George W. Bush, promoting his memoir that hit store shelves Tuesday, pronounced himself "through with politics" and defended his decisions as president in a jokey interview with television talk show queen Oprah Winfrey.
"A lot of people didn't think I could read, much less write," Bush cracked about his book, "Decision Points," during the taped interview in Winfrey's Chicago studios.
Asked by Winfrey whether he regretted the decision to invade Iraq based on unfounded intelligence that leader Saddam Hussein had weapons of mass destruction, Bush admitted feeling "terrible" and "sickened" about being wrong the weapons, but blamed Hussein.
"I'll tell you what was wrong. Saddam Hussein deceived everybody. He didn't want people to know he did not have them ... which is strange because I made it clear to him to let the (arms) inspectors in or we'll remove you from power and he didn't believe me, sadly," Bush said.
"My point is the world is better with him gone," Bush said to applause from the studio audience.
Bush recounted anecdotes from his eight-year presidency -- Winfrey described the book as "being inside his head as he makes decisions" -- and personal asides such as his first full day after departing the world's most powerful job.
"So, I'm lying on the couch and (wife Laura) walks in and I say 'free at last,' and she says 'you're free all right, you're free to do the dishes.' So I say, 'You're talking to the former president, baby,' and she said, 'consider (this) your new domestic policy agenda,'" Bush said to laughter.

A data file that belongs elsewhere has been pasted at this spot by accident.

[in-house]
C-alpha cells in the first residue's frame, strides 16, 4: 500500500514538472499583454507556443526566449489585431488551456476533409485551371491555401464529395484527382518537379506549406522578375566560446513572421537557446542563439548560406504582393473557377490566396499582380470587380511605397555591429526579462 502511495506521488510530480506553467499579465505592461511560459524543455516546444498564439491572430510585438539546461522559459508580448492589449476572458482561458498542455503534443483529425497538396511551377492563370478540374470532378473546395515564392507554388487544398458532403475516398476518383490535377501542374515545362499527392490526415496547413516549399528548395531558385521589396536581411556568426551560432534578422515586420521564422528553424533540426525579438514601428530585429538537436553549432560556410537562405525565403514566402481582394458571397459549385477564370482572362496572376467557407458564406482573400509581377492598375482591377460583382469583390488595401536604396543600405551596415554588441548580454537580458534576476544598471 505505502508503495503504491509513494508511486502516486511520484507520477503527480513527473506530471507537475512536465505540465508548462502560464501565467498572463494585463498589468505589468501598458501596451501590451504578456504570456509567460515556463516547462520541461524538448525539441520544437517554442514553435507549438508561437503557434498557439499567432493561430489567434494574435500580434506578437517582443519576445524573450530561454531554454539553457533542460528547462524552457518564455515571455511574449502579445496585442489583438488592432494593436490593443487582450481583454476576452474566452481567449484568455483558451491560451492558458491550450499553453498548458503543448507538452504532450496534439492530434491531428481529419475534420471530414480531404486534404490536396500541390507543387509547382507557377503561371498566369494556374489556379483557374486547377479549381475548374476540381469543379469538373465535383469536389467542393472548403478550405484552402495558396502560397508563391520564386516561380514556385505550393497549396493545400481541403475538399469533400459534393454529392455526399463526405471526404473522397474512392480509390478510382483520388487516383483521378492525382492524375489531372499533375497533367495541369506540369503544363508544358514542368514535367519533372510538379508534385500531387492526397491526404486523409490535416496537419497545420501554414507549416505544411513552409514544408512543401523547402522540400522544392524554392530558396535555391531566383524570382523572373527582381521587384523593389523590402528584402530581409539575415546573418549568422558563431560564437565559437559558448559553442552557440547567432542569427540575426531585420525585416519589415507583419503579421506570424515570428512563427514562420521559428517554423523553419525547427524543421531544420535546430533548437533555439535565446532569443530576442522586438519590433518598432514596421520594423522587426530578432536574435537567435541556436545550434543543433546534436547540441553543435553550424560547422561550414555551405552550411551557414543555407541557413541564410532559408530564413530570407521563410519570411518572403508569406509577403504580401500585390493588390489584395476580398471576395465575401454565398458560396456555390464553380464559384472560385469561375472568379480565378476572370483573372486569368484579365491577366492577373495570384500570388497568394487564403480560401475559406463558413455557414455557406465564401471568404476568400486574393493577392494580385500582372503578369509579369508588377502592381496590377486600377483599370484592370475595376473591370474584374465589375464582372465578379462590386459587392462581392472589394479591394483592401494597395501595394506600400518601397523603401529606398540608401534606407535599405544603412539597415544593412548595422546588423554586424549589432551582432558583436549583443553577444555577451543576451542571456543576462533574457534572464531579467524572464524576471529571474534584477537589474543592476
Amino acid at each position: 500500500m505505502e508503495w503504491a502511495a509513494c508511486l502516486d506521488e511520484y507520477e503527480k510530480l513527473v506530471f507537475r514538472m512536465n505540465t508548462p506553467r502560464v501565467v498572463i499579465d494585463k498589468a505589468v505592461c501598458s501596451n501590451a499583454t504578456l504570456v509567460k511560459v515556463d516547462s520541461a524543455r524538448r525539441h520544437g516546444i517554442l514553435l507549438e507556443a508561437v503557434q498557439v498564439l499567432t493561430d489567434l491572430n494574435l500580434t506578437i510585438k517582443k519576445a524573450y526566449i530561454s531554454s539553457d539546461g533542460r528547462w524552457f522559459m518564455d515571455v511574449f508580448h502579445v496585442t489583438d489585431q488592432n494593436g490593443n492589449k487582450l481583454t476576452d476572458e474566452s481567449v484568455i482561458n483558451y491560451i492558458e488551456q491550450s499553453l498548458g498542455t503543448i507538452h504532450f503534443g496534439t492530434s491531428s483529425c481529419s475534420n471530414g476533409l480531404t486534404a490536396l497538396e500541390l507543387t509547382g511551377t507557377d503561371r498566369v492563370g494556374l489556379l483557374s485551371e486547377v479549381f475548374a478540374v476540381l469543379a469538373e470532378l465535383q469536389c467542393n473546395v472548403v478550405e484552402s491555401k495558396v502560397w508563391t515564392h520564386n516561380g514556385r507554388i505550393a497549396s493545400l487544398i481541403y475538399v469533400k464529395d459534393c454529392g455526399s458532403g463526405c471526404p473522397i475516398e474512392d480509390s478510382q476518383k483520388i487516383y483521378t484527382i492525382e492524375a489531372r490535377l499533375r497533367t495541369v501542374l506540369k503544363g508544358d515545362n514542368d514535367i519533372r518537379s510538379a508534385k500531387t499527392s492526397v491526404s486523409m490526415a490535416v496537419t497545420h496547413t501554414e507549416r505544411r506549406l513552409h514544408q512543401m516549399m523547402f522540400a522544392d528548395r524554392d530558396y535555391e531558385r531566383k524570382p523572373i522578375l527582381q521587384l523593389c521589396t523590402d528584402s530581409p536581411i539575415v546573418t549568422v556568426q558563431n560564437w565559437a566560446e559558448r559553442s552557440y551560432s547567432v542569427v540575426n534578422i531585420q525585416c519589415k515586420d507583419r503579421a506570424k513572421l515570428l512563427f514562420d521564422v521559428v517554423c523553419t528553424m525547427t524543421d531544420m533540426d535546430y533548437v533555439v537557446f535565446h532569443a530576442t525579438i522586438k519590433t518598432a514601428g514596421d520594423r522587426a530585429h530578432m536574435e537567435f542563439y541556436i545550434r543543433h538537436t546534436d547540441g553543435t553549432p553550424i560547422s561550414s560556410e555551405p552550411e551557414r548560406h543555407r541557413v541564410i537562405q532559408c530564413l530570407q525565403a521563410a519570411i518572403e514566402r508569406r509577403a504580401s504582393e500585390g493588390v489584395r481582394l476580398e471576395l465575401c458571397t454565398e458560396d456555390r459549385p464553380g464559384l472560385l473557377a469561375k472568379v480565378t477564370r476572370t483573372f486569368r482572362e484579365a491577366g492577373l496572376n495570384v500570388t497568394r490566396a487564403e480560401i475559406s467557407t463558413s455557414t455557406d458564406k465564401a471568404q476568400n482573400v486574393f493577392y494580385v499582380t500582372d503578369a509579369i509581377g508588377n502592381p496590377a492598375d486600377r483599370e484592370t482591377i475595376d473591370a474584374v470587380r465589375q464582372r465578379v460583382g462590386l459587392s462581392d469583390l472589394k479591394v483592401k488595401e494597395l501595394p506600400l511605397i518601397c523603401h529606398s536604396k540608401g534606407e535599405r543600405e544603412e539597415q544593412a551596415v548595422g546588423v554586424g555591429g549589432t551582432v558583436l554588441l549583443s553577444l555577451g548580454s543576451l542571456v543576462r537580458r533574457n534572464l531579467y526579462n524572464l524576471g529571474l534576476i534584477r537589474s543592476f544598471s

On a serious note, Bush's eyes filled with tears when he talked about consoling widows of soldiers killed in the wars in Iraq and Afghanistan.
He grew angry when discussing critics that accused him of racism after the government's admittedly flawed response to the destruction wrought by Hurricane Katrina.
"What really, really irritated was when they said my response was slow because I was a racist," Bush said, lamenting what he called the "ugliness of the American political scene."
Asked to weigh in on politics, Bush demurred, saying he would not "wade back into the swamp."
"I'm through with politics. It's hard for people to believe. I'm through," adding his successor Barack Obama "has his critics, he doesn't need me opining on everything he does."
Bush was shown in relaxed moments with his parents at the family's Kennebunkport, Maine, compound where he and mother Barbara traded good-natured quips.
They considered the prospect of a third Bush becoming president and Barbara suggested a possible "girl president," to which her son joked: "Mom, I hope you're not announcing your candidacy."
Bush said he was proud of his time as president but looked at it as an important chapter in his life, and not his life.
"One of my proudest moments is I didn't sell my soul for the sake of popularity," he said.